“Vision without action is hallucination. Action without vision is random activity.”
– Edie Raether
The trees are ablaze with Fall colors in my corner of the world, with autumn leaves falling all around me. It’s a gentle reminder to bring the year’s projects to completion, harvest the wisdom reaped during the year, and lay the groundwork for the coming year’s activities.
While thinking about next year’s plans, I came across a few notes from a talk given by self-improvement guru Edie Raether many years ago. She’s entertaining and very sharp.
Early on in her talk, she reminds the audience that human beings are fundamentally pleasure-oriented creatures. We seek positive emotional states and make decisions in pursuit of them. In fact, what we choose by emotion, we justify by logic. As such, it’s crucial to figure out what floats our boats before getting too embroiled in the planning process. To that end, it’s a good idea to spend some time reflecting on our past experiences and discern patterns surrounding our greatest joys and greatest disappointments.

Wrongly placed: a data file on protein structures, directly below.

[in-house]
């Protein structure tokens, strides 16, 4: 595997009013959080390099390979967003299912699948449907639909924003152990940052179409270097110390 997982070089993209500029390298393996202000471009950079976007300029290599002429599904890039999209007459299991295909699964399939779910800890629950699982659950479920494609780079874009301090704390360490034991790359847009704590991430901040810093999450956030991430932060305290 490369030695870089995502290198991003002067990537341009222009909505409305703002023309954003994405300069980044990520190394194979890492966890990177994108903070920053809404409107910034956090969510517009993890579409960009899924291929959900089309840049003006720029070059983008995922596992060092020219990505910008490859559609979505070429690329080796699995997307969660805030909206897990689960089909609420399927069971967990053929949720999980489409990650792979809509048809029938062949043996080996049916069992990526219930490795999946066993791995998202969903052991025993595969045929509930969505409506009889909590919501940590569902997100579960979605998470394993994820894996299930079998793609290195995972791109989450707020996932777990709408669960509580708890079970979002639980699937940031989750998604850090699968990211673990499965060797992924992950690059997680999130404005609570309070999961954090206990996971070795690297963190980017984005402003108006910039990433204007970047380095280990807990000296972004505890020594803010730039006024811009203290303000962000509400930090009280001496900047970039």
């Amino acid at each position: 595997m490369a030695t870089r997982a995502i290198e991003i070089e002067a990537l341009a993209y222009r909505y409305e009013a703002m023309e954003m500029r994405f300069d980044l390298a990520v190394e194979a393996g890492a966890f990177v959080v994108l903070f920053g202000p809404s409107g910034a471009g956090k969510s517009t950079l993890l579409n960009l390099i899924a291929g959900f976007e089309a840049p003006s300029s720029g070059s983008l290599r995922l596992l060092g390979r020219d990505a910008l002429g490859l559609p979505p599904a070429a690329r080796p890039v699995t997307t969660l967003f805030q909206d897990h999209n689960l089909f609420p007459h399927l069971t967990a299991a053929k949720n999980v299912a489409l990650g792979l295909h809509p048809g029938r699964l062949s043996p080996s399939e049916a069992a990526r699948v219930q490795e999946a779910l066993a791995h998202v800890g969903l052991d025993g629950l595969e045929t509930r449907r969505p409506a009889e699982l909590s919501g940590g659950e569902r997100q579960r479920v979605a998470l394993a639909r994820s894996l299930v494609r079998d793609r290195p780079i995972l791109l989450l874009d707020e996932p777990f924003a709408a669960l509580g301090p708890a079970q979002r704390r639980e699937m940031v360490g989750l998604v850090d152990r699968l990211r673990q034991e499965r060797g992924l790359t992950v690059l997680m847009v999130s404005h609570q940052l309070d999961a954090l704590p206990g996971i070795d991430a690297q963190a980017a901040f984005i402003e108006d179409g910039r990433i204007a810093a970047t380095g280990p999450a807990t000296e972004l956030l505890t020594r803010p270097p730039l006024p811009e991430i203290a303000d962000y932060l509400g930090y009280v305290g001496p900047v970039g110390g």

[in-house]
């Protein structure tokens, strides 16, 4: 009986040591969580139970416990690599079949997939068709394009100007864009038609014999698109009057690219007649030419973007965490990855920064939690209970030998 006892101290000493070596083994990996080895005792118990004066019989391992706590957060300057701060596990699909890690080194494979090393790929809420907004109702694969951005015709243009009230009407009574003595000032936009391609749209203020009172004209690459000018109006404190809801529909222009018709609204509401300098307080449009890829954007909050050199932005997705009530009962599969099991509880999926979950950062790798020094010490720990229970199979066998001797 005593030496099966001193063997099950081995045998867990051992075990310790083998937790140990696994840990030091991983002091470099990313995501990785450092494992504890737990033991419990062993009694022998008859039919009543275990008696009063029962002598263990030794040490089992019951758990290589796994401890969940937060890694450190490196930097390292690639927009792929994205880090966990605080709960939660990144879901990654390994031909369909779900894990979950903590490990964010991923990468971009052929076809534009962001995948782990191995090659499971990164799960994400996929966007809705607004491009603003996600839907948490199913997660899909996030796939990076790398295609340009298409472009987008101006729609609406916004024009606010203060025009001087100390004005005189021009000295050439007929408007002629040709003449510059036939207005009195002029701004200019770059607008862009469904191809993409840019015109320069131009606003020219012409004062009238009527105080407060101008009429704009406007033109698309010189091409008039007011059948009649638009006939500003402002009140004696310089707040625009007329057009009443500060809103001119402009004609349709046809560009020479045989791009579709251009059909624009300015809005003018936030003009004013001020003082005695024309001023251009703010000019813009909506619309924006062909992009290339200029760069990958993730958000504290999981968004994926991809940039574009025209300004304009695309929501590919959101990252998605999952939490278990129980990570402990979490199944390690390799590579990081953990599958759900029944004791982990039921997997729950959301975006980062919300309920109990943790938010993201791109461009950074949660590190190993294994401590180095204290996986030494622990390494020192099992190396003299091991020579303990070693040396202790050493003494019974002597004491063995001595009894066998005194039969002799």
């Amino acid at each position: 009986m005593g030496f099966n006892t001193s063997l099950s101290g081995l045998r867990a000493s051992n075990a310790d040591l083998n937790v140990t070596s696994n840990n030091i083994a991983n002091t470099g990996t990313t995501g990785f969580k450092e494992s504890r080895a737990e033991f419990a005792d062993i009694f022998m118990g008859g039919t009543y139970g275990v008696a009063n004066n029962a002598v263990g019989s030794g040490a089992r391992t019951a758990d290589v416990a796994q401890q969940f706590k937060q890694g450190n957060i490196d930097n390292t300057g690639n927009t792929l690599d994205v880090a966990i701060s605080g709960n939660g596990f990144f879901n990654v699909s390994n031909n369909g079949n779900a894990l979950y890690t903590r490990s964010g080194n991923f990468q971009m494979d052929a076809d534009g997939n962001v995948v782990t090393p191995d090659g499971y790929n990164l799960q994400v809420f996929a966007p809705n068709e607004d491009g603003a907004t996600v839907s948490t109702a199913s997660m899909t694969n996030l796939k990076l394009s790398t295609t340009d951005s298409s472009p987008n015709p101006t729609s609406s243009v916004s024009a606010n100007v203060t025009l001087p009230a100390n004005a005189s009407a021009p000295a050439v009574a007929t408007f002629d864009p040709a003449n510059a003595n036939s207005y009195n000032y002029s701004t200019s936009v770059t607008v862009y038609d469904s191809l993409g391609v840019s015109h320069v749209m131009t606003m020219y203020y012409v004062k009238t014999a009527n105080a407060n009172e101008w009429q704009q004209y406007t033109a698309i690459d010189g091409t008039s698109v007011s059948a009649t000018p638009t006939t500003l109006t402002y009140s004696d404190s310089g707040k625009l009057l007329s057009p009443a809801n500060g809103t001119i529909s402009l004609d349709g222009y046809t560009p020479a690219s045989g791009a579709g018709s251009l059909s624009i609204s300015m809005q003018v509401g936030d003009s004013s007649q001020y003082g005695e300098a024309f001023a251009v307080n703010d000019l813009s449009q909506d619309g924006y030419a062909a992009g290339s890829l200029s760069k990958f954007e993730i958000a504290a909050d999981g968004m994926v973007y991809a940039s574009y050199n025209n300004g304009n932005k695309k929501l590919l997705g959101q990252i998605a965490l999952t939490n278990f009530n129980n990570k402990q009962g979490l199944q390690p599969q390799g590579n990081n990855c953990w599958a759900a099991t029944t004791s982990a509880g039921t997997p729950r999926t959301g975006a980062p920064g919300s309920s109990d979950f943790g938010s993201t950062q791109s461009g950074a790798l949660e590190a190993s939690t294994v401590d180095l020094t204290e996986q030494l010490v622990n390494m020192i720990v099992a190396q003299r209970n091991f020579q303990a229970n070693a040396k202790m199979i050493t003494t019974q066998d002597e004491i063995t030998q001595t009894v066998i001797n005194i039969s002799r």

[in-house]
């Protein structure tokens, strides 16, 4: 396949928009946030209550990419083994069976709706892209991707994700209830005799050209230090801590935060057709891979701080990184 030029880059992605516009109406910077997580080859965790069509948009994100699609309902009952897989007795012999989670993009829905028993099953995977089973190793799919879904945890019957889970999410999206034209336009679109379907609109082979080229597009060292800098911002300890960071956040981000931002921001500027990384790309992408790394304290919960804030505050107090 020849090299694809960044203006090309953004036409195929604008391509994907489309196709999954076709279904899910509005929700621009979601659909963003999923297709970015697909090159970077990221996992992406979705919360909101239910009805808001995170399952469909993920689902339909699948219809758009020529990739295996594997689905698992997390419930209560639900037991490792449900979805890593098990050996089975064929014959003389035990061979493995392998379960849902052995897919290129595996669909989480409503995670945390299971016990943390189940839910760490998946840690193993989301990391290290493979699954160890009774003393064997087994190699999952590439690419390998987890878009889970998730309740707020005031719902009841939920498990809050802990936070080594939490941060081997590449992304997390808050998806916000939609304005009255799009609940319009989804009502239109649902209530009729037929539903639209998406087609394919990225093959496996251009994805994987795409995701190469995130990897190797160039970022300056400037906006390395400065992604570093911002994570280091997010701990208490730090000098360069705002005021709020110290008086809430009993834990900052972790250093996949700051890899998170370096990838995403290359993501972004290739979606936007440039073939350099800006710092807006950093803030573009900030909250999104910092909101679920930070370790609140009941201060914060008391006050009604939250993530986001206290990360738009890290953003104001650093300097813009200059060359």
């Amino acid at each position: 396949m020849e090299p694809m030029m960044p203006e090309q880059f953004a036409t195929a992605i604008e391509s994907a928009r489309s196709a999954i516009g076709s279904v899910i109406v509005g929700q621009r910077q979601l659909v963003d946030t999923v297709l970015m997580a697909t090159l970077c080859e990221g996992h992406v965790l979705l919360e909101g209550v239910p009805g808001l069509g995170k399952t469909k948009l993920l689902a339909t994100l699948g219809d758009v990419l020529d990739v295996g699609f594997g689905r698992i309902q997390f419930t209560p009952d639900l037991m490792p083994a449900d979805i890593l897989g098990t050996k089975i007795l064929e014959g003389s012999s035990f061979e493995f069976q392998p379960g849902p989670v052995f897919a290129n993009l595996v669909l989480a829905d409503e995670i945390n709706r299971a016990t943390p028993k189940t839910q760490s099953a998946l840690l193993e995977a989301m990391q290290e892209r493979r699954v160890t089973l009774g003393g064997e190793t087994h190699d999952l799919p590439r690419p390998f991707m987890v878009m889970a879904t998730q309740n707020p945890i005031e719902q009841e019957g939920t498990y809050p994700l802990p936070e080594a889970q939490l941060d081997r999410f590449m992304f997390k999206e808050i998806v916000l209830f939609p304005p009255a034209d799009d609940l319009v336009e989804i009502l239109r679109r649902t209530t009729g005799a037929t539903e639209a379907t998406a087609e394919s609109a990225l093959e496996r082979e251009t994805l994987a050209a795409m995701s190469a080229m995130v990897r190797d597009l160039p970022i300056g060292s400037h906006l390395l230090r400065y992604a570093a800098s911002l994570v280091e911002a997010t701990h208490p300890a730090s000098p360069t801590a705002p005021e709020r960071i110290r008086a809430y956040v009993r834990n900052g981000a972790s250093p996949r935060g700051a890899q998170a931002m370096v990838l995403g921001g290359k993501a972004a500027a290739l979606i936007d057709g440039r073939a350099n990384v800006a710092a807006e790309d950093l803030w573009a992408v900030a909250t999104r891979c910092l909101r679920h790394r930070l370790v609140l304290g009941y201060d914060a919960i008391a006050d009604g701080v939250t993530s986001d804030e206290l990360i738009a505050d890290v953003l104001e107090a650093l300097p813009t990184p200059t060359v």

Armed with a sense of what brings happiness (fulfillment, peace, etc.), we must dare to ask ourselves: What would we do if we knew we couldn’t fail? This question isn’t a cliché; it’s a call to take our dreams seriously enough that we name that place where we’d like to go. We must focus on all the ways we might get there, leaving aside the 100 “yeah, buts…” that cloud our thinking. We must be ready to create a new future and be open to serendipity. (She asks: “When opportunity knocks, do you complain about the noise?”)
She then served up the following 5 steps:
- Have a vision. And for every vision, there is a re-vision.
- Make a plan. Figure out what you’ll need for the journey, where you’ll need to go, and who’ll you’ll want for traveling companions. Be specific. Define milestones.
- Commit. As a case in point, she noted that George Burns booked the Palladium in London for his 100th birthday. He was routinely asked, “Do you think you’re going to make it to 100?” George would reply, “I have to. I’m booked.”
- Take action. “Fake it until you make it.” This saying is not an encouragement to be phony; it’s a mandate to live the dream.
- Believe. Barbra Streisand always knew that she would be a star even though she did not have the traditional “look.” She believed in her talent, her passion, and her drive.